Barnardo’s: Changing the law on marriage will benefit children and gay parents
The Chief Executive of Barnardo’s, Anne Marie Carrie, has welcomed the government’s decision to allow gay couples to marry from 2013. Writing for PinkNews.co.uk, she says it will be of enormous benefit to gay parents and their children.
Amid the debate around equal marriage rights for gay couples, very little has been said about the importance of this move for children and young people.
On Father’s Day, Barnardo’s announced it supported gay marriage. This won’t have come as a surprise to anyone who was aware of our campaign to have more gay couples come forward as foster carers or adoptive parents. Equality and respect are at the very heart of Barnardo’s basis and values because we believe every person is different but equal.
And throughout this debate, I have been saddened that so little attention has given to some very important people: the children and young people who live with gay parents or carers. We work with some wonderful same-sex couples who offer stable and loving homes to children and young people, and I believe offering those couples the right to marry would help them and their children feel even more accepted and included.
Because, for me, this debate touches on two very important issues – homophobic bullying of young people, and Barnardo’s efforts to find loving homes for vulnerable children. Equalisation of marriage could have a big impact in both of these areas, and that is why I am speaking up again.
Barnardo’s works with 200,000 vulnerable young people every year, and many of the young gay people we work with have told us that homophobic bullying is a major concern for them. Equalising marriage will not solve this problem, but it will contribute towards a society in which sexual orientation is not a barrier to acceptance for young people.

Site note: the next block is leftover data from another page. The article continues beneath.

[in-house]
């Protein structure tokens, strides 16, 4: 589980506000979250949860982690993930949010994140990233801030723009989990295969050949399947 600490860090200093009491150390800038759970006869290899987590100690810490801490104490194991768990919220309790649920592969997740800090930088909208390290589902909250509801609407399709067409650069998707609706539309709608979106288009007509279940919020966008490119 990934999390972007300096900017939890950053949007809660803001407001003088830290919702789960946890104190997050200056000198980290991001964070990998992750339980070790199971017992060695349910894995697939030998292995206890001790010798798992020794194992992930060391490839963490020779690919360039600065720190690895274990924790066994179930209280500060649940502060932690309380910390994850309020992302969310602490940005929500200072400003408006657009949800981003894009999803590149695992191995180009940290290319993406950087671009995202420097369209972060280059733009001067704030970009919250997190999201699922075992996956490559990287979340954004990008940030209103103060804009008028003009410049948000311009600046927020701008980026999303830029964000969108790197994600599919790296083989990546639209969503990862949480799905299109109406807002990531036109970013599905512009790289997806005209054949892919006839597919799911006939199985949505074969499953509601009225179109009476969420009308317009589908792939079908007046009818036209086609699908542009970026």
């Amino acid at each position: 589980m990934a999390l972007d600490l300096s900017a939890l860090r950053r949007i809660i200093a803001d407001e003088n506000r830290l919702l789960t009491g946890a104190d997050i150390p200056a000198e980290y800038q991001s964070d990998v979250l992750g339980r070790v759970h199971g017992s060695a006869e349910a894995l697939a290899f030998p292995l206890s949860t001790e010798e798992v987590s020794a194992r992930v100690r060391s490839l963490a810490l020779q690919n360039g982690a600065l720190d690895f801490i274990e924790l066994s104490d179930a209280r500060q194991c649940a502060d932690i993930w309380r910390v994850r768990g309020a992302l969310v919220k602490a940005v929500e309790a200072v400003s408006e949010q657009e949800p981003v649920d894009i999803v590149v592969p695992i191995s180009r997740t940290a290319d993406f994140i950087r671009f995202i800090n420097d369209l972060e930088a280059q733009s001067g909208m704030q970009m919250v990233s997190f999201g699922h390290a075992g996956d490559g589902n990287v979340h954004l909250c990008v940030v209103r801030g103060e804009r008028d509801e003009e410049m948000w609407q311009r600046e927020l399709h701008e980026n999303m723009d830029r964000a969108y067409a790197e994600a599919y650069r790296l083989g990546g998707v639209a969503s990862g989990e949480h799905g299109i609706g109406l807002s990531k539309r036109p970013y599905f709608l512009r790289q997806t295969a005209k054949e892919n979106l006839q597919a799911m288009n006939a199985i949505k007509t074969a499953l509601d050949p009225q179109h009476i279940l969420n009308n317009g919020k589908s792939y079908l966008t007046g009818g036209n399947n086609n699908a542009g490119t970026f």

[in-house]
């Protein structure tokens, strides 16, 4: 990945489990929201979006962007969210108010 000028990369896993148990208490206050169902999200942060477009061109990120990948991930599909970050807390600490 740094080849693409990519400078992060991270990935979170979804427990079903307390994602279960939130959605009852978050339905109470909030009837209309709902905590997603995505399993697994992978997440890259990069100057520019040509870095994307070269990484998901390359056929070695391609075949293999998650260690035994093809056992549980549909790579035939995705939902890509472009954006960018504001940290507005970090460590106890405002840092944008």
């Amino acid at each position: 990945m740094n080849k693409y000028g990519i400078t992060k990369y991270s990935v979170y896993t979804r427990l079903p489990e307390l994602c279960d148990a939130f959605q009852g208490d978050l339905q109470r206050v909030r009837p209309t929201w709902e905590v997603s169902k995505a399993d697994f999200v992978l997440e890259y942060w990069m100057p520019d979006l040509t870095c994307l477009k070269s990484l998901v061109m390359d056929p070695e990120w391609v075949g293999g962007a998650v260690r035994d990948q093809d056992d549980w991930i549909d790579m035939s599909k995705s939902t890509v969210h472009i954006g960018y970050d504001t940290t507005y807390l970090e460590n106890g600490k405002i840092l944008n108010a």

Equalising marriage will also send a message to potential gay parents and carers, that if they want to start a family they will have the same options for legal recognition as heterosexual couples. Barnardo’s leads in encouraging people of all orientations to consider becoming adopters or foster carers. When the number of children being taken into care is growing, it’s not just right that we do this but vital.
I feel it is difficult for schools or, indeed, the government to promote genuine equality for gay couples when the law makes an unnecessary distinction between them and heterosexual couples. As the debate rumbles on, I hope more consideration will be given to the UK’s gay parents and carers and, of course, their children. Because the current law on marriage doesn’t just discriminate against couples but entire families.
Anne Marie Carrie is the chief executive of Barnardo’s, the UK’s largest children’s charity.